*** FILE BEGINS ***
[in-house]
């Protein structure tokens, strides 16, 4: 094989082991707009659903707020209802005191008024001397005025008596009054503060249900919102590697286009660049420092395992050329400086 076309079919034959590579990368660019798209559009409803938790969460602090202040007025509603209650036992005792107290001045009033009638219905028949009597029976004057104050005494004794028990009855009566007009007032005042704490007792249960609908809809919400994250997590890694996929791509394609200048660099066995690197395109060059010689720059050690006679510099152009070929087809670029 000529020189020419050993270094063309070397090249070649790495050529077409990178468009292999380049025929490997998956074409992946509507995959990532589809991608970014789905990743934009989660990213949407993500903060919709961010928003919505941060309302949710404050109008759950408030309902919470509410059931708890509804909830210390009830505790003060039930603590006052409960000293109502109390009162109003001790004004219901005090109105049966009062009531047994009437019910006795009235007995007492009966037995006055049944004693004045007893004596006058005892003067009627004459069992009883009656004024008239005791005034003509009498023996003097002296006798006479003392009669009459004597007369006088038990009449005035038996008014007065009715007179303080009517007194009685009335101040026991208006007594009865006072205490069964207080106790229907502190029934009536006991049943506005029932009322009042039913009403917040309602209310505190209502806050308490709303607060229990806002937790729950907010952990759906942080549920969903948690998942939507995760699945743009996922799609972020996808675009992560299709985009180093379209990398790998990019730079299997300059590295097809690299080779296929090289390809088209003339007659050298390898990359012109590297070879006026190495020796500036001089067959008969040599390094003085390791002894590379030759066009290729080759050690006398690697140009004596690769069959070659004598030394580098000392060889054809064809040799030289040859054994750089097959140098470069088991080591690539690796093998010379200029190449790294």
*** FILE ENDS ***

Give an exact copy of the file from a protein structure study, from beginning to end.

[in-house]
């Protein structure tokens, strides 16, 4: 094989082991707009659903707020209802005191008024001397005025008596009054503060249900919102590697286009660049420092395992050329400086 076309079919034959590579990368660019798209559009409803938790969460602090202040007025509603209650036992005792107290001045009033009638219905028949009597029976004057104050005494004794028990009855009566007009007032005042704490007792249960609908809809919400994250997590890694996929791509394609200048660099066995690197395109060059010689720059050690006679510099152009070929087809670029 000529020189020419050993270094063309070397090249070649790495050529077409990178468009292999380049025929490997998956074409992946509507995959990532589809991608970014789905990743934009989660990213949407993500903060919709961010928003919505941060309302949710404050109008759950408030309902919470509410059931708890509804909830210390009830505790003060039930603590006052409960000293109502109390009162109003001790004004219901005090109105049966009062009531047994009437019910006795009235007995007492009966037995006055049944004693004045007893004596006058005892003067009627004459069992009883009656004024008239005791005034003509009498023996003097002296006798006479003392009669009459004597007369006088038990009449005035038996008014007065009715007179303080009517007194009685009335101040026991208006007594009865006072205490069964207080106790229907502190029934009536006991049943506005029932009322009042039913009403917040309602209310505190209502806050308490709303607060229990806002937790729950907010952990759906942080549920969903948690998942939507995760699945743009996922799609972020996808675009992560299709985009180093379209990398790998990019730079299997300059590295097809690299080779296929090289390809088209003339007659050298390898990359012109590297070879006026190495020796500036001089067959008969040599390094003085390791002894590379030759066009290729080759050690006398690697140009004596690769069959070659004598030394580098000392060889054809064809040799030289040859054994750089097959140098470069088991080591690539690796093998010379200029190449790294």